As a-halogen methyl ethers, derived from alcohols free from reactive substituents, use may be made, for example, of the a-bromomethyl ethers' and ,the cz-ChlOIOIl'lEthYl ethers of unsubstituted alcohols. Among these alcohols m ybe namedzmethyl, ethyl, propyl, isopropyl, butyL isobutyl, amyl, hexl, dodecyl alcohols, also cyclo-aliphatic alcohols, such as cyclohexanol and methylcyclohexanol.

The reaction between the amides mentioned mine, pyridine, N-methylpiperidine.

' ethylamine,

2 and the er-halogen methyl ethers may take place by mixing at ordinary temperature. The speed of reaction may be accelerated by the use oi raised temperatures, working, ior example, at 50-100 C. If desired, use may also be made oi solvents,

such as chloroiorm,trichlorethylene, chrbontetrachloride, benzene or chlorobenzene. For every amino group. at least 1 mol of e-halogen methyl ether should be employed, but it is advantageous to use an excess, and treatment, or heating. is carried out until the reaction is concluded. At the end of the reaction, any excess-oi e-halogen alkyl ether may be easily removed by distillation, prei-, erably under diminished pressure.

The new condensation products obtainable" by,

' by their methods of preparation.

the present process are either solid or liquid substances, which contain very reactive halogen atoms. By known methods, these reactive. halo-a gen atoms may be very easily converted into water-solubilizing groups, tor example into thiosulphuric acid gro p also into oniu'm'gi'oups, such as quaternary ammonium groups or ternary sulphonium groups. The reactive halogen atoms may also be replaced by amino or imino groups, or

' by radicals containing such groups, for example,

by cyanamide, dicyandiamide or dicyandiamidine radicals, or by thio-urea radicals, which radicals,

, when converted into the salt form, equally bestow water-soluble p rties on the condensation products.

The conversion or a reactive halogen atom into a quaternary ammonium group may take place, for example, by addition of tertiary amines, such as trimethylamine, triethylamine, triethanola- Such an addition may be carried out, for example, at ordinary or at a raised temperature, if desired, in the presence of solvents. Amino groups or thiourea radicals may be introduced by heating the condensatiomproducts with amines, such as diridine, or with thio-urea compounds, which oi' are able to form a group; such as -thio-urea, N-methyl-, N:N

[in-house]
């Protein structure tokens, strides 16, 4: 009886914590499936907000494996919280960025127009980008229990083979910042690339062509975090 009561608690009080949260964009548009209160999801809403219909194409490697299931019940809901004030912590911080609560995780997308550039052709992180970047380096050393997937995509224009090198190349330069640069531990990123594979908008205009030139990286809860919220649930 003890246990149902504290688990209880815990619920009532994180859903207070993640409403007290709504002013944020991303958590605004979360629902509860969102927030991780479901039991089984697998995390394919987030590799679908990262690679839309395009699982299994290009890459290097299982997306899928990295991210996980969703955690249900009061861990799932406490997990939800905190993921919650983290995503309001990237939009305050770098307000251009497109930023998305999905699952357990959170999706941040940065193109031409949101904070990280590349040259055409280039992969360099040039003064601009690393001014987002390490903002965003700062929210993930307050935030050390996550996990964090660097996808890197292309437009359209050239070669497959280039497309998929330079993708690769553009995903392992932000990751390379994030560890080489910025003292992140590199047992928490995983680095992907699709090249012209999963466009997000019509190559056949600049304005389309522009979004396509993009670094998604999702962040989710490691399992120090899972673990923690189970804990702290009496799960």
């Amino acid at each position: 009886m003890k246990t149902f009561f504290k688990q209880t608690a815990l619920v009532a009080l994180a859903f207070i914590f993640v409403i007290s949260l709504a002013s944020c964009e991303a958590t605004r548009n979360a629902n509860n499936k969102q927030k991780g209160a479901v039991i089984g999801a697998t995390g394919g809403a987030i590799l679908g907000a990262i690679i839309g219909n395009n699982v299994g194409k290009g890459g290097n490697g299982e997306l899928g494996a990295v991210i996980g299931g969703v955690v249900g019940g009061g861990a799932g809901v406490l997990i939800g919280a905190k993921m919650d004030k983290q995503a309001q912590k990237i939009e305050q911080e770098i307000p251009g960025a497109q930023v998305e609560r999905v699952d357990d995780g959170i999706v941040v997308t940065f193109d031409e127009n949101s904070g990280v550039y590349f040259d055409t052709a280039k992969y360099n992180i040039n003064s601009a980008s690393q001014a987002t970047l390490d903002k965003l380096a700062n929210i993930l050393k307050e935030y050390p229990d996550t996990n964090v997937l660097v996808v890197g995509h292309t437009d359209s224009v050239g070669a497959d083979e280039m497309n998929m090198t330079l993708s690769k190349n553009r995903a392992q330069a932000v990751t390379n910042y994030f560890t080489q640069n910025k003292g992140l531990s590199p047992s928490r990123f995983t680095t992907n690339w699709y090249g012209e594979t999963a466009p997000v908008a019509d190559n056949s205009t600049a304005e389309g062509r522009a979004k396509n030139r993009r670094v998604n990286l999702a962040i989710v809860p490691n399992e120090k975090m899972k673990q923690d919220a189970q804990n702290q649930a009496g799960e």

presence of solvents, such as acetone, alcohol, etc.

By suitable choice of the parent materials, the products obtainable by the present process may find application as auxiliary products, among other things, for example, in the textile, leather and paper industries. On account of their capillary active properties, those water-soluble prod ucts which contain a higher molecular aliphatic or cyclo-aliphatic radical form wetting, softening, foaming and water repelling agents; they may also find application as disinfectants and preservatives.

The constitution of the products obtained according to the present invention couldnot be determined with certainty owing to the ease of decomposition of the intermediate and end products. It is certainly to be assumed that the group conferring water-soluble properties is united to a nitrogen atom combined with a car- .The particular interest of the products of the present process lies in their prop rty of decomposing'when heated or treated with saponifying agents, when insoluble substances may be deposited. If this decomposition takes place on a substrate, for instance, on textiles, this insoluble substance is deposited in a strongly adherent the fiber are, for example, crease resistance, re-

form. According to its nature, it can bestow upon the fiber certain valuable properties. Among these properties may be emphasised that of being waterproof or water repellent in a form which is fast to washing, and which, if desired, may be combined with particular softness and fullness of handle, this latter property being capable oi being increased by-the addition of certain illling agents. Also, a pronounced lowering of the hygroscopic properties and increased isolating activ-.